First of an occasional series
IBIT editor Greg Gross recently took Amtrak’s Coast Starlight from Los Angeles to Oakland with guest columnist Walt Baranger.
It’s a two-day trip all the way to Seattle, but only one to Oakland. You leave Los Angeles’ Union Station at exactly 10:15 a.m. and slide into Oakland’s Jack London Square station around 9:30 p.m.
I say “around” for a reason. This train is known to regular users as the “Coast Starlate.” But the crew works hard to get the Coast Starlight running on time — and on my trip, they succeeded.
Unlike aboard airliners, you won’t suffer in your Coach seat. At 6’3,” I had enough legroom to fully stretch out without my feet touching the seat in front of me, and the seats recline far enough to let you sleep very comfortably — which I did!
The first couple of hours out of Los Angeles, there isn’t much to look at. Suburban-industrial grunge around Glendale and Van Nuys, and the backyards of bungalows of the San Fernando Valley, the porn production capital of planet Earth.
After that, things get interesting. Fans of old Western movies and the original Star Trek TV series will recognize the rocks outside of Oxnard. Then you hit the coast.
This is the part of our trip with the views “suitable for framing.”
Mile after mile of beaches, coves, surf, kelp beds and the seemingly endless Pacific Ocean. Flocks of pelicans glide inches over the waves in perfect formation and make it look effortless. Look carefully and you may see dolphins. In one cove, you might see a couple of abandoned sailboats, beached and tipped onto their sides.
The train hugs the side of the sandstone cliffs as it skims a hundred feet or so over the shoreline. If you’re the nervous sort, don’t look down.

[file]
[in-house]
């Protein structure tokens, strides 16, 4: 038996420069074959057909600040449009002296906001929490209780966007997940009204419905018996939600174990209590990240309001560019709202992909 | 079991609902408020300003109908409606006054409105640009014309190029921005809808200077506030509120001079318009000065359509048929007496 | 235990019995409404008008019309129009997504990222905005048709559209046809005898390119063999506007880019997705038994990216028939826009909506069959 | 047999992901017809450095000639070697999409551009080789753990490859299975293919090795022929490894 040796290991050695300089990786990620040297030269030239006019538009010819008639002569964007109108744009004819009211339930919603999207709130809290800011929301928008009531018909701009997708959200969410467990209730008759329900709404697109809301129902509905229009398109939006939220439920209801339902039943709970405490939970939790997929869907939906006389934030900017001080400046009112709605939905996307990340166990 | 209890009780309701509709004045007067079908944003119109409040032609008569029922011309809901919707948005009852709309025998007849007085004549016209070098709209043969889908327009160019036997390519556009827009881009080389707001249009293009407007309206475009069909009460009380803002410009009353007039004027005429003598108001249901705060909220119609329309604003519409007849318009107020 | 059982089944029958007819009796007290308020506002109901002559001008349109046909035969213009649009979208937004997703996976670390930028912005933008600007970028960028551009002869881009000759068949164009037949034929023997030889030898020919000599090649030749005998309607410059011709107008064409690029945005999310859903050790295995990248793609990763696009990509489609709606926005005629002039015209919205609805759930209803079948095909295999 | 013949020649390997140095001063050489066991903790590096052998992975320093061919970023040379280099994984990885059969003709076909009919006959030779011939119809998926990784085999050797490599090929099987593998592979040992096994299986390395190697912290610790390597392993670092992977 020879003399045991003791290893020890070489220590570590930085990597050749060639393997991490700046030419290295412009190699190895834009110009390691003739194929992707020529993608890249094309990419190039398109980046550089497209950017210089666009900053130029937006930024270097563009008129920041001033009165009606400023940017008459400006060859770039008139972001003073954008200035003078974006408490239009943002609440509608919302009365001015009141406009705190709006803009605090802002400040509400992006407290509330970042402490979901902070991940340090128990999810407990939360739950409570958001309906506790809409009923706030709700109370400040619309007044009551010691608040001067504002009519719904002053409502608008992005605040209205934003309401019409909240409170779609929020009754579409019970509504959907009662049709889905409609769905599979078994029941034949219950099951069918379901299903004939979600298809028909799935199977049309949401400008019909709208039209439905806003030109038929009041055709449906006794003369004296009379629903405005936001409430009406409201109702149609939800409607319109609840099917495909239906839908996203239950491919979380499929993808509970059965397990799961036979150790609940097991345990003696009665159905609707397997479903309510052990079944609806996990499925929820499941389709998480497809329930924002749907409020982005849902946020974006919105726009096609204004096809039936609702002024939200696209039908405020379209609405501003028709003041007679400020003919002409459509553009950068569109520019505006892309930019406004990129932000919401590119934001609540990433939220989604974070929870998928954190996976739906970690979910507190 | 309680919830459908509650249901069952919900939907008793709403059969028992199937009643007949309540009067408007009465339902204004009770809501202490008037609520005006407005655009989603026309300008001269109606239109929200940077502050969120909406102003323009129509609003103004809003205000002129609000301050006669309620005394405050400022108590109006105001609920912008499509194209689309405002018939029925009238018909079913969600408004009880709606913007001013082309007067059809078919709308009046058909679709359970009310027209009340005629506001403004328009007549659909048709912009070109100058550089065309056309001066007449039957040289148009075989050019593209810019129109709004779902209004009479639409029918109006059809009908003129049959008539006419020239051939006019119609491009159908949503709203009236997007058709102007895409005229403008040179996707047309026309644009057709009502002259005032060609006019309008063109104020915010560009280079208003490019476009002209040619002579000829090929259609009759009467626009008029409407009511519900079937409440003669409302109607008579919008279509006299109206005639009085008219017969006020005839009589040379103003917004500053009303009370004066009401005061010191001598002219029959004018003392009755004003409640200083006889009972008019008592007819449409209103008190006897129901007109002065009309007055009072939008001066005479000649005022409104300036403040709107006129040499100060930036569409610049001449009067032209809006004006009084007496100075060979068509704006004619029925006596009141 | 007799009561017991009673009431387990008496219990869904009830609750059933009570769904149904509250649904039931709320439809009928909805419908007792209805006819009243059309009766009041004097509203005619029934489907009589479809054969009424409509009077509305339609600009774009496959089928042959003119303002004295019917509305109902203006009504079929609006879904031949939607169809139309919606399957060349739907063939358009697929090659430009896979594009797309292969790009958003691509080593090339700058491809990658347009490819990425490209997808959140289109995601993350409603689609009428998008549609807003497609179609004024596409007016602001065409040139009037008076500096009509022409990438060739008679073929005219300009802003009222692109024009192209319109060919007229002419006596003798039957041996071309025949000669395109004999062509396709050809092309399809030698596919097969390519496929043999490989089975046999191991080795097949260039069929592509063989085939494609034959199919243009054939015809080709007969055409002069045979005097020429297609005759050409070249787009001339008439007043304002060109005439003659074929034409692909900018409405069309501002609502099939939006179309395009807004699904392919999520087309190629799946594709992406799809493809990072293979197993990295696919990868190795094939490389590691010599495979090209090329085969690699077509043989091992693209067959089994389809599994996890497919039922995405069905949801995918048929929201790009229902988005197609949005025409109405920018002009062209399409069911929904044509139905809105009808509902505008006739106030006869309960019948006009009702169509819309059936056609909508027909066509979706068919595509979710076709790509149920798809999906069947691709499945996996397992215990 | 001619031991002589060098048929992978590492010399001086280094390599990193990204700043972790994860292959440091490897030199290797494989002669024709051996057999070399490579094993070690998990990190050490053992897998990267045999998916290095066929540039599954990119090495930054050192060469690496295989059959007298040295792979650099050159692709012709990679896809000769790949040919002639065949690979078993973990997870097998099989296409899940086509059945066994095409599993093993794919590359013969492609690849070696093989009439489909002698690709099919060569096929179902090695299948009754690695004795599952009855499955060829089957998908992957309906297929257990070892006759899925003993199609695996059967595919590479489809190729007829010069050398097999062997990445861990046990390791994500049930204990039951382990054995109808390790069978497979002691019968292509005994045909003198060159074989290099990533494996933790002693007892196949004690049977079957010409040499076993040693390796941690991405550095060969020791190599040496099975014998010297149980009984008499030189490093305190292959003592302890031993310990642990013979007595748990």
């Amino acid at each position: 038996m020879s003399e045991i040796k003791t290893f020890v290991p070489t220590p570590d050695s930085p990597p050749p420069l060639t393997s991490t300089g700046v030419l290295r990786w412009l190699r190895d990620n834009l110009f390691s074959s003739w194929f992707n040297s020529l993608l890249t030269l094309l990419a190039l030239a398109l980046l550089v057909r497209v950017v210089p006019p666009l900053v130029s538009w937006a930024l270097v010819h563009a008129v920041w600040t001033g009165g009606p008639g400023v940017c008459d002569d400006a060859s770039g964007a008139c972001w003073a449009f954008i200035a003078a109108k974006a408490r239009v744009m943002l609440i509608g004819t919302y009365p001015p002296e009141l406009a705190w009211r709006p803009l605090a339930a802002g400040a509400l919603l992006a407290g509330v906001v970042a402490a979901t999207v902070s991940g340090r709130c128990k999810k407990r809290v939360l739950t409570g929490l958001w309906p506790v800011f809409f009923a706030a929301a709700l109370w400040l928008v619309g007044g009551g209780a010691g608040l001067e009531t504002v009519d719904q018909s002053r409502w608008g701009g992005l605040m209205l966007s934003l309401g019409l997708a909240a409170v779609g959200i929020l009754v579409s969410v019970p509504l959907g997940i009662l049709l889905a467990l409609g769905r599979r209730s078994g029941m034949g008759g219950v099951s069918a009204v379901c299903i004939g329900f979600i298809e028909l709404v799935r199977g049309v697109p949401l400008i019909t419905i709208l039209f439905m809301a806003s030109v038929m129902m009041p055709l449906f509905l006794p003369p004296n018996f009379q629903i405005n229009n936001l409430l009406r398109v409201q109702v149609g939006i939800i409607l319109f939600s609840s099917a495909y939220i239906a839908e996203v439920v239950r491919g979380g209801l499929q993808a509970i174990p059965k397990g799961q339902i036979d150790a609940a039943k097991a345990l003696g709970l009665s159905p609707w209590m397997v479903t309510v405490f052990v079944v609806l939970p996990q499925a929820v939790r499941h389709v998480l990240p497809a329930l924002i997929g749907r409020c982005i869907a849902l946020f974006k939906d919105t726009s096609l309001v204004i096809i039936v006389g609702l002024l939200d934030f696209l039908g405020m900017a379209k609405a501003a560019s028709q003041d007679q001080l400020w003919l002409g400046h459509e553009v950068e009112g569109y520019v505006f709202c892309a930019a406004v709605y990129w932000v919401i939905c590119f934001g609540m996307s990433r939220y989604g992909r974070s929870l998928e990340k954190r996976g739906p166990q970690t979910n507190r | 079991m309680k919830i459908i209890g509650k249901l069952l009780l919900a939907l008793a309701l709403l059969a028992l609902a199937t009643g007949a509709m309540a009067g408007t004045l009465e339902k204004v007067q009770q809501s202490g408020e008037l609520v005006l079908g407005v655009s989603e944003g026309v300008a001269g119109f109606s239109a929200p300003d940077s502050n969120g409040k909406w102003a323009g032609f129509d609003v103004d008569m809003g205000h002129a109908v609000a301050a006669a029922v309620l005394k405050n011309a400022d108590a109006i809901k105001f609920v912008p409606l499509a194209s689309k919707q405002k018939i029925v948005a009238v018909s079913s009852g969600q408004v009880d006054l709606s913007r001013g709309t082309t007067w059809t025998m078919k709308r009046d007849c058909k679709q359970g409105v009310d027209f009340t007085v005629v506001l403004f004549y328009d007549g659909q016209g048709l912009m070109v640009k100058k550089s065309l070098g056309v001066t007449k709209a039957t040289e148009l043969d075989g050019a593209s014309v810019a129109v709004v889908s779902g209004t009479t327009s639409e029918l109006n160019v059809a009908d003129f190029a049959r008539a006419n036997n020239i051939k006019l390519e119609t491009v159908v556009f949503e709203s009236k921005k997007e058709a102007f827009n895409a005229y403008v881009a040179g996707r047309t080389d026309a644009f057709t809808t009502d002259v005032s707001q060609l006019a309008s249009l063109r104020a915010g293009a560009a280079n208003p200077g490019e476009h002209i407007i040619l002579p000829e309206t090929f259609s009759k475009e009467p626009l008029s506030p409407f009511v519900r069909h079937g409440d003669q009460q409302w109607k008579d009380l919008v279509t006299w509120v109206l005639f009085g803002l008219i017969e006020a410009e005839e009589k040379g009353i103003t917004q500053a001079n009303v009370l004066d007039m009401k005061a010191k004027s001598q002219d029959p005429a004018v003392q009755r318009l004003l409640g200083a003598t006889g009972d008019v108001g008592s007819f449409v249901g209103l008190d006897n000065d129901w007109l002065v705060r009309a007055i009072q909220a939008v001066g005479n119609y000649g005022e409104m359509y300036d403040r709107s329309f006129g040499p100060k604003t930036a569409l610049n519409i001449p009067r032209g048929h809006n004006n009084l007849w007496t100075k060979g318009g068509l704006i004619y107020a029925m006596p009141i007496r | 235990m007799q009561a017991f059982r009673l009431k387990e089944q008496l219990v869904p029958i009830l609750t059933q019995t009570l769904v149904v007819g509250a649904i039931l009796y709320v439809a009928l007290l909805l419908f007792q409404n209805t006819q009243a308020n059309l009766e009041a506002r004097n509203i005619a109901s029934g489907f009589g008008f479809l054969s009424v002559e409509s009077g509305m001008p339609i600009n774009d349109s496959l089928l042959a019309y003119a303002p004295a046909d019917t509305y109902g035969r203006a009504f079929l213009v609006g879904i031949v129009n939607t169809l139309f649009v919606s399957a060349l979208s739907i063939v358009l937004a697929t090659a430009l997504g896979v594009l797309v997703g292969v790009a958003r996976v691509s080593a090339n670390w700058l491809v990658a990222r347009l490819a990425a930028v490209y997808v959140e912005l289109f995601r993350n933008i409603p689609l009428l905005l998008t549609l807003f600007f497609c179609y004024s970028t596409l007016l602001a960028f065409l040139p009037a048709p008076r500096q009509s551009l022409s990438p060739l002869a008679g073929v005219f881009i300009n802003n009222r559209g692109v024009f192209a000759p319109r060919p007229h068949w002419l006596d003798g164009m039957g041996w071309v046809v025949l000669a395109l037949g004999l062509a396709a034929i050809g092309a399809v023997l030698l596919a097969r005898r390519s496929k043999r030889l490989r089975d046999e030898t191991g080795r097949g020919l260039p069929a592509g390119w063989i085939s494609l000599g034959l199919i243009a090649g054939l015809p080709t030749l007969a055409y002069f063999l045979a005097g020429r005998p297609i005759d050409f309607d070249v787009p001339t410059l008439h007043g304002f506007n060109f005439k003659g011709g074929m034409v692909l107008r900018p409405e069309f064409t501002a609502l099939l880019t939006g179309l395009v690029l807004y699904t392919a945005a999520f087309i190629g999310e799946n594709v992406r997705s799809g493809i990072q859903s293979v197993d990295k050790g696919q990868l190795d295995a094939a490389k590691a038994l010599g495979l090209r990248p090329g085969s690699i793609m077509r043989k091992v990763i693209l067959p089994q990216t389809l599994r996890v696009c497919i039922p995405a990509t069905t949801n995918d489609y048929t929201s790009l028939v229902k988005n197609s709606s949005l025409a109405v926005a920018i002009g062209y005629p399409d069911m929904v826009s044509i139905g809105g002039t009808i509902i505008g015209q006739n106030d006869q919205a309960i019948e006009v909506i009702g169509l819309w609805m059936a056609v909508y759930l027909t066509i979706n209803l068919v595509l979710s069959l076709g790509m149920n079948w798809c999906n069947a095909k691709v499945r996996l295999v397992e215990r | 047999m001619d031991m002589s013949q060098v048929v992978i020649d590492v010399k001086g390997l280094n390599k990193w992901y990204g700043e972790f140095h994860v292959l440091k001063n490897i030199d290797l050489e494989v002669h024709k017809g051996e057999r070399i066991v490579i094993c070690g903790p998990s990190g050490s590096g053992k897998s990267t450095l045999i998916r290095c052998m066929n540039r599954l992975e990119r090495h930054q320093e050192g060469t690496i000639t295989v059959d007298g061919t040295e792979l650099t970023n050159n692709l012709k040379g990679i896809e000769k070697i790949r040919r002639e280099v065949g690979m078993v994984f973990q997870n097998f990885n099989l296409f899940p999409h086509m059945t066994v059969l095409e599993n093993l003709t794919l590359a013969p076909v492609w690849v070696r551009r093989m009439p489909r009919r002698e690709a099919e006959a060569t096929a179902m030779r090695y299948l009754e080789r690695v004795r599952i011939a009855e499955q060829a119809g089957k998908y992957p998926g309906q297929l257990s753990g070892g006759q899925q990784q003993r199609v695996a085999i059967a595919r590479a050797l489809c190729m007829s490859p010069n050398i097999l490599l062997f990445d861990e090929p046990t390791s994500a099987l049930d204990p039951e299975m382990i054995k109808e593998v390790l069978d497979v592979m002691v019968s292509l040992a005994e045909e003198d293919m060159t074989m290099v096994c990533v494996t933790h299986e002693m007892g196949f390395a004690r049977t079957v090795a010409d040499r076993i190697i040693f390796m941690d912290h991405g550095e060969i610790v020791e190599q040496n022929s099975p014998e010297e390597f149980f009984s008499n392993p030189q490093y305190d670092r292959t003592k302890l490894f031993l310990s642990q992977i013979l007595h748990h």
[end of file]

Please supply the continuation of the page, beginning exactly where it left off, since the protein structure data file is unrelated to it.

Off in the hazy distance stand the oil rigs of the Ellwood Oil Field, site of the disastrous Santa Barbara oil spill of 1969. Some of these wells are still working today, but no new ones have been allowed since.
Given the recent events in the Gulf of Mexico, the sight of those rigs, sullen mechanical sentinels on a pristine horizon, is a pointed reminder of what can happen when we overestimate engineering — and underestimate Murphy and his law.
On the opposite side of the train from the ocean, you catch glimpses of Vandenberg Air Force Base, one of the backup landing sites for the Space Shuttle. The view includes a single runway that seems to be aimed straight at the train.
Heading north out of San Luis Obispo, you wind through the Horseshoe Curves, switchbacks so tight that the train threatens to double back on itself like a snake.
After that, you swing inland through California farm country. Cows graze languidly at the foot of rolling hills. There are sprawling rows of crops and fields of rusting machinery. Somebody has an old railroad caboose parked on one side of their house.
Your nose will tell you when the train reaches Gilroy. This town is not the home of one the world’s largest garlic festivals for nothing.